RP is a mixed bag for certain, but you get a sense that he is at least honest, which is a radical change in itself, and there is much for readers of this blog to latch onto. For instance:

        -Paul broke with his party by voting against the PATRIOT Act in 2001
        -Paul has spoken against the domestic surveillance program conducted by the National Security Agency on American citizens
        -cut the Department of Defense budget by total 15%; eliminate all foreign war funding
        -Paul contends that prohibition of drugs is ineffective and advocates ending the War on Drugs

        To be sure, many of his positions are headscratchers, for sure, such as his belief in privatization and “free markets”. These are very idealistic, and as you probably focus on, the readers of NC will call BS on very quickly.

        Still, when having to choose between the internally conflicted and the pathological liar, it is no surprise that many will choose the internally conflicted.

        1. fresno dan

          I agree.
          And one other point: Paul, and every one else elected, so far at least, is not a Napoleon or Caesar, so most platforms are 99.9% baloney. (well, more accurately, most platforms are the same as it ever was – the candidates just say a lot of words to make it appear they are going to do something different – yesterday’s LINKS about how Obama didn’t REALLY oppose Bush’s policies, just that they didn’t go through a process to make them legal)

          At least with Paul, there was some evidence that he would TRY to dial back all the war mongering….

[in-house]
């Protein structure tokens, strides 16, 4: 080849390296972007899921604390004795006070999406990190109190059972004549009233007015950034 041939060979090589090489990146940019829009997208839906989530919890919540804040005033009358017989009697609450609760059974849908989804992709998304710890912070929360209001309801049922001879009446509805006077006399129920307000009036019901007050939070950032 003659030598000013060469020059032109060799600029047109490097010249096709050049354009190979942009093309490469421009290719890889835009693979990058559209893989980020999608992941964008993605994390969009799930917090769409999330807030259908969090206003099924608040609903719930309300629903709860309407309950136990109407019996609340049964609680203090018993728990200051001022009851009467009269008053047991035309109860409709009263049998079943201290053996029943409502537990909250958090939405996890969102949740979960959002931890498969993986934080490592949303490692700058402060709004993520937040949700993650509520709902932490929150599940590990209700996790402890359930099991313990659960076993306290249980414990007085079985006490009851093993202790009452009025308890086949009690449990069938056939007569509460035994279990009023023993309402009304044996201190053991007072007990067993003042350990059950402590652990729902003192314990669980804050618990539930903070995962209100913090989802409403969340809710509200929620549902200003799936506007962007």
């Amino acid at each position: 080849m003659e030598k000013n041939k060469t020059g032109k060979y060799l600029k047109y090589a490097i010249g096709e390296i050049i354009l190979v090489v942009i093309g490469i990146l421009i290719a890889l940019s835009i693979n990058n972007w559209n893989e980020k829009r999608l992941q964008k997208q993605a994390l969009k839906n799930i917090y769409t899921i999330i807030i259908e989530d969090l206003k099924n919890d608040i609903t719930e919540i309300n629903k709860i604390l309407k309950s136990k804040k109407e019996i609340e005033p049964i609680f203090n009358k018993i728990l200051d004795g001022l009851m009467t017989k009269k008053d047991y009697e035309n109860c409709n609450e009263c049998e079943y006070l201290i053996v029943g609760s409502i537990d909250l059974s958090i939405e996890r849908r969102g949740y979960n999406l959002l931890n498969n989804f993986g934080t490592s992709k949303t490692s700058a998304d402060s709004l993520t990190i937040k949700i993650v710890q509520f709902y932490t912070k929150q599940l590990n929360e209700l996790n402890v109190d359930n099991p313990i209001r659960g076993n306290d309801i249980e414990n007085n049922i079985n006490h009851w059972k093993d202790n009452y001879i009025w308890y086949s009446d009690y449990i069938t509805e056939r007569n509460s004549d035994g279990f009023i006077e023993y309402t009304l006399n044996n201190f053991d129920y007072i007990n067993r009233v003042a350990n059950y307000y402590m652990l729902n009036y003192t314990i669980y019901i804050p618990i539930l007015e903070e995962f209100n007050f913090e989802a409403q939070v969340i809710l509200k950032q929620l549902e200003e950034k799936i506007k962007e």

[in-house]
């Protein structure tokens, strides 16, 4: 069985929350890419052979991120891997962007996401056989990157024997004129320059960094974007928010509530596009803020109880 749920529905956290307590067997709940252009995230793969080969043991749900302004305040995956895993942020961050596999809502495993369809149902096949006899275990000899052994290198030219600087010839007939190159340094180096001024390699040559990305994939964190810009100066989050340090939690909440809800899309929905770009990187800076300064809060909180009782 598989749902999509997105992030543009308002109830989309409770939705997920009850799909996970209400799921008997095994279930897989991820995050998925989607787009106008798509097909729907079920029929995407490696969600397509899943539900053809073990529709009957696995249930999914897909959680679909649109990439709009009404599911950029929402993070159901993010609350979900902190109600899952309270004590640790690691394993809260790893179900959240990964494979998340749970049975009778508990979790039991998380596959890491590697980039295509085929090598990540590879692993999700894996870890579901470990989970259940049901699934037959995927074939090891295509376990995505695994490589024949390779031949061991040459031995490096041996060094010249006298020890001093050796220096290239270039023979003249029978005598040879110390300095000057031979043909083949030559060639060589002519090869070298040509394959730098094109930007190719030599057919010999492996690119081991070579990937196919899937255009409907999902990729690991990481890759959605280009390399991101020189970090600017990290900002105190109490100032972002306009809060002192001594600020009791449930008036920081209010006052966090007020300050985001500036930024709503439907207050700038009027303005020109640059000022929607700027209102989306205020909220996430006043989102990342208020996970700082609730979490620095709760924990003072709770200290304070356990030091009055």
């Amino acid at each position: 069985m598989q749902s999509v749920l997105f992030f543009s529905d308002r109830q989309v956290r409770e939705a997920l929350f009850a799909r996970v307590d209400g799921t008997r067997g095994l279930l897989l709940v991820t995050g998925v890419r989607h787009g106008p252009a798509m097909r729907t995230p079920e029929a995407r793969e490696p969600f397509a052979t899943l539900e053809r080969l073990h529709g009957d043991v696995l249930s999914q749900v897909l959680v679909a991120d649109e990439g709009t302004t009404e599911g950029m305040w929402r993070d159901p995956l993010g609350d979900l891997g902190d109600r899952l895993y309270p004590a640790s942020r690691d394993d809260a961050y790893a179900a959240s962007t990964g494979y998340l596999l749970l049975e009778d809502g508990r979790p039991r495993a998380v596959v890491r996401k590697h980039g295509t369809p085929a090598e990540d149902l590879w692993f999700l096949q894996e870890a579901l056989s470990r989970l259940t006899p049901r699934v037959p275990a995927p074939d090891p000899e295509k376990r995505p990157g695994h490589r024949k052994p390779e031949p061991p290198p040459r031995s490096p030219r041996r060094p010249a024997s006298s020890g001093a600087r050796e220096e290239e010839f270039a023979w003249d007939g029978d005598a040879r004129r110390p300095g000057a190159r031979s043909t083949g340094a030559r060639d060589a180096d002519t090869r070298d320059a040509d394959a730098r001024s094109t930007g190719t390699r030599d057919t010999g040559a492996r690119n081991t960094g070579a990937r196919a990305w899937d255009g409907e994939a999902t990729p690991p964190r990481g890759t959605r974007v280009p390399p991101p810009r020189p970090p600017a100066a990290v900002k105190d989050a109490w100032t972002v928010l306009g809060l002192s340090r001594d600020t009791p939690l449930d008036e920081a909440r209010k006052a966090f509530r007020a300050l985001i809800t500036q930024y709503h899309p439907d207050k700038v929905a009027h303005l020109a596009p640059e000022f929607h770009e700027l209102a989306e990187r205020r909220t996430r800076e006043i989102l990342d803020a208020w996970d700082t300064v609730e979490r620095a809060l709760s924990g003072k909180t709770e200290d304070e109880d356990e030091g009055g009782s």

1. jrs

            I think it’s possible for war and peace to be the main issue in voting for some people at some times. It has been mine at times. But why? Does it affect their employment or other economic options, will it improve schools or solve the homeless problem?

            Usually not, and it’s not really about that. It’s knowing that the wars may be half a world away in places one may never see, but it’s just the sheer horror of the whole enterprise of human war making and modern warfare as well and it being very real, even more real than all the “1st world” (as if) problems in the U.S..

            Civil liberties might also be an issue some draw the line on.

            1. jrs

              I think civil liberties is a good place to draw the line …. until that point in time one concludes they may have never really existed in the U.S. anyway.

              So those who still believe in them, they are good, but:

              They never woke up from the American dream …

            2. tim s

              Empires tend to deplete their resources fighting wars of imperialism in the long run. Times are a bit different now with unlimited credit expansion, but I’d imagine that the fundamentals are the same.